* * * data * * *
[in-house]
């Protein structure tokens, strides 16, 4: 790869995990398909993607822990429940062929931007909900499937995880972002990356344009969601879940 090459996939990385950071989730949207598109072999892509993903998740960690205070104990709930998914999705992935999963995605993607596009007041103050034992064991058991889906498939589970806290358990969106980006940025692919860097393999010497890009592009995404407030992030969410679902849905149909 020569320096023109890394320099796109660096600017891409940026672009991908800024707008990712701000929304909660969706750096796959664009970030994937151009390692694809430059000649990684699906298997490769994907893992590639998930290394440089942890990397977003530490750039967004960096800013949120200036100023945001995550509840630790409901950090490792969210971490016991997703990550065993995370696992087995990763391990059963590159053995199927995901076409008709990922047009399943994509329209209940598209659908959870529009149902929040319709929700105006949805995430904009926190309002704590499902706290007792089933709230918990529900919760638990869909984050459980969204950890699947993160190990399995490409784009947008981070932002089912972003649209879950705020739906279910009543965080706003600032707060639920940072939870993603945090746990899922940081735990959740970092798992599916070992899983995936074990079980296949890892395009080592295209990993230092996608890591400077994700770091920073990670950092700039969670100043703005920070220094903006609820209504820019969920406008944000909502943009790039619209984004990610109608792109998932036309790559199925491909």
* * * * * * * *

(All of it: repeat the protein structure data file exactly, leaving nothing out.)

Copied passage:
[in-house]
């Protein structure tokens, strides 16, 4: 790869995990398909993607822990429940062929931007909900499937995880972002990356344009969601879940 090459996939990385950071989730949207598109072999892509993903998740960690205070104990709930998914999705992935999963995605993607596009007041103050034992064991058991889906498939589970806290358990969106980006940025692919860097393999010497890009592009995404407030992030969410679902849905149909 020569320096023109890394320099796109660096600017891409940026672009991908800024707008990712701000929304909660969706750096796959664009970030994937151009390692694809430059000649990684699906298997490769994907893992590639998930290394440089942890990397977003530490750039967004960096800013949120200036100023945001995550509840630790409901950090490792969210971490016991997703990550065993995370696992087995990763391990059963590159053995199927995901076409008709990922047009399943994509329209209940598209659908959870529009149902929040319709929700105006949805995430904009926190309002704590499902706290007792089933709230918990529900919760638990869909984050459980969204950890699947993160190990399995490409784009947008981070932002089912972003649209879950705020739906279910009543965080706003600032707060639920940072939870993603945090746990899922940081735990959740970092798992599916070992899983995936074990079980296949890892395009080592295209990993230092996608890591400077994700770091920073990670950092700039969670100043703005920070220094903006609820209504820019969920406008944000909502943009790039619209984004990610109608792109998932036309790559199925491909």